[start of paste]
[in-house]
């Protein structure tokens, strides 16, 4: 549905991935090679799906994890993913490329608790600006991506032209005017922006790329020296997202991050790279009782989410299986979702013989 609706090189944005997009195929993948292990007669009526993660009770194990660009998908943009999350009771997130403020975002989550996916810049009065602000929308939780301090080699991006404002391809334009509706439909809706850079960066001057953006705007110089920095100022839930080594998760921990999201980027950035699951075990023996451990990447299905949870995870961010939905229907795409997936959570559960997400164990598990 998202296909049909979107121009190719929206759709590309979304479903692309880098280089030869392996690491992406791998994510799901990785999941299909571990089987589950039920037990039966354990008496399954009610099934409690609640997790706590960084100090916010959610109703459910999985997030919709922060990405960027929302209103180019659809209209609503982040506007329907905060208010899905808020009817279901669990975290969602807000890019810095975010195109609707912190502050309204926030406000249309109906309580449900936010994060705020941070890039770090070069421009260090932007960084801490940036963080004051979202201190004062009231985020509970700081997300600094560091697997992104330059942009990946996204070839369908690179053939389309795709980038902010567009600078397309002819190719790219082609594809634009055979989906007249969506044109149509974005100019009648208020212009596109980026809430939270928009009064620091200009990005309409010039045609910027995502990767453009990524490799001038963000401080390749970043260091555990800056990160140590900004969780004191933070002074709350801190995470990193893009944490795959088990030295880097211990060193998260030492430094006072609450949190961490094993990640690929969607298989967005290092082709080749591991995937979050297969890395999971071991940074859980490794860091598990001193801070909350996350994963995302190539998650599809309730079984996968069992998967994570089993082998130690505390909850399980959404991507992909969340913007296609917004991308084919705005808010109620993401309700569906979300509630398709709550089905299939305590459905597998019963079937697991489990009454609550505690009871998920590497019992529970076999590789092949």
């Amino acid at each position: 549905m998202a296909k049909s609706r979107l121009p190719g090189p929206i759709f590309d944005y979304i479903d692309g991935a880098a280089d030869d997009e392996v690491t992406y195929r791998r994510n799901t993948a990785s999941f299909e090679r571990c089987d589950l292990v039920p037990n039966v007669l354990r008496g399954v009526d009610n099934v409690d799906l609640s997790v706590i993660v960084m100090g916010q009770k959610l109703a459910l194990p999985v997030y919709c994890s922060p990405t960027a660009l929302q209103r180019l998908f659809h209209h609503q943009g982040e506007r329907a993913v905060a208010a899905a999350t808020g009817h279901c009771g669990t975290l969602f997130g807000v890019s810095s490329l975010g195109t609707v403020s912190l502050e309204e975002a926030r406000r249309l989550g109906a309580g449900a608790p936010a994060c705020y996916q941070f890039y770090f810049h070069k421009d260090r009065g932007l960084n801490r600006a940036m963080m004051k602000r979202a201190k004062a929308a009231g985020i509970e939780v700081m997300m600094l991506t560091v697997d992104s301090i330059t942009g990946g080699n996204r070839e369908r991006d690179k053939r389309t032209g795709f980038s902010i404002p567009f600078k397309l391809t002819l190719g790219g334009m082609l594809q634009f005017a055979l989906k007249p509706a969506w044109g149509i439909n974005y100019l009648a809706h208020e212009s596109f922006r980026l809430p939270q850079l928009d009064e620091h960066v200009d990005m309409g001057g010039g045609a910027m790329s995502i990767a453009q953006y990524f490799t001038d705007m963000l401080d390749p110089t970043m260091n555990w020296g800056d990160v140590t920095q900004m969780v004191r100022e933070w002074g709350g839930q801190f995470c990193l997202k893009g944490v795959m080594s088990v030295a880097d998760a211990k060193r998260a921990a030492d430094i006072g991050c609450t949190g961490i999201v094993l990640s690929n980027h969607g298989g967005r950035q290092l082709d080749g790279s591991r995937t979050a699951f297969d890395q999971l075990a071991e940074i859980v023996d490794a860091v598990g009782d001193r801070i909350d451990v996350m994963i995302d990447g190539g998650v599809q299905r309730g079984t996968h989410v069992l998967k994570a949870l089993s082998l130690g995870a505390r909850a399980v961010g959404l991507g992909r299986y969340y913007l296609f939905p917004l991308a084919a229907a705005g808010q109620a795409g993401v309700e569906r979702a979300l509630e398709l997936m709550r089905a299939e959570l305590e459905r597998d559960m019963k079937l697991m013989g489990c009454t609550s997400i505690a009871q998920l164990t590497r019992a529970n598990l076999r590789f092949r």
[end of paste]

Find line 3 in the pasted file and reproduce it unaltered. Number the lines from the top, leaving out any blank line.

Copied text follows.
């Amino acid at each position: 549905m998202a296909k049909s609706r979107l121009p190719g090189p929206i759709f590309d944005y979304i479903d692309g991935a880098a280089d030869d997009e392996v690491t992406y195929r791998r994510n799901t993948a990785s999941f299909e090679r571990c089987d589950l292990v039920p037990n039966v007669l354990r008496g399954v009526d009610n099934v409690d799906l609640s997790v706590i993660v960084m100090g916010q009770k959610l109703a459910l194990p999985v997030y919709c994890s922060p990405t960027a660009l929302q209103r180019l998908f659809h209209h609503q943009g982040e506007r329907a993913v905060a208010a899905a999350t808020g009817h279901c009771g669990t975290l969602f997130g807000v890019s810095s490329l975010g195109t609707v403020s912190l502050e309204e975002a926030r406000r249309l989550g109906a309580g449900a608790p936010a994060c705020y996916q941070f890039y770090f810049h070069k421009d260090r009065g932007l960084n801490r600006a940036m963080m004051k602000r979202a201190k004062a929308a009231g985020i509970e939780v700081m997300m600094l991506t560091v697997d992104s301090i330059t942009g990946g080699n996204r070839e369908r991006d690179k053939r389309t032209g795709f980038s902010i404002p567009f600078k397309l391809t002819l190719g790219g334009m082609l594809q634009f005017a055979l989906k007249p509706a969506w044109g149509i439909n974005y100019l009648a809706h208020e212009s596109f922006r980026l809430p939270q850079l928009d009064e620091h960066v200009d990005m309409g001057g010039g045609a910027m790329s995502i990767a453009q953006y990524f490799t001038d705007m963000l401080d390749p110089t970043m260091n555990w020296g800056d990160v140590t920095q900004m969780v004191r100022e933070w002074g709350g839930q801190f995470c990193l997202k893009g944490v795959m080594s088990v030295a880097d998760a211990k060193r998260a921990a030492d430094i006072g991050c609450t949190g961490i999201v094993l990640s690929n980027h969607g298989g967005r950035q290092l082709d080749g790279s591991r995937t979050a699951f297969d890395q999971l075990a071991e940074i859980v023996d490794a860091v598990g009782d001193r801070i909350d451990v996350m994963i995302d990447g190539g998650v599809q299905r309730g079984t996968h989410v069992l998967k994570a949870l089993s082998l130690g995870a505390r909850a399980v961010g959404l991507g992909r299986y969340y913007l296609f939905p917004l991308a084919a229907a705005g808010q109620a795409g993401v309700e569906r979702a979300l509630e398709l997936m709550r089905a299939e959570l305590e459905r597998d559960m019963k079937l697991m013989g489990c009454t609550s997400i505690a009871q998920l164990t590497r019992a529970n598990l076999r590789f092949r």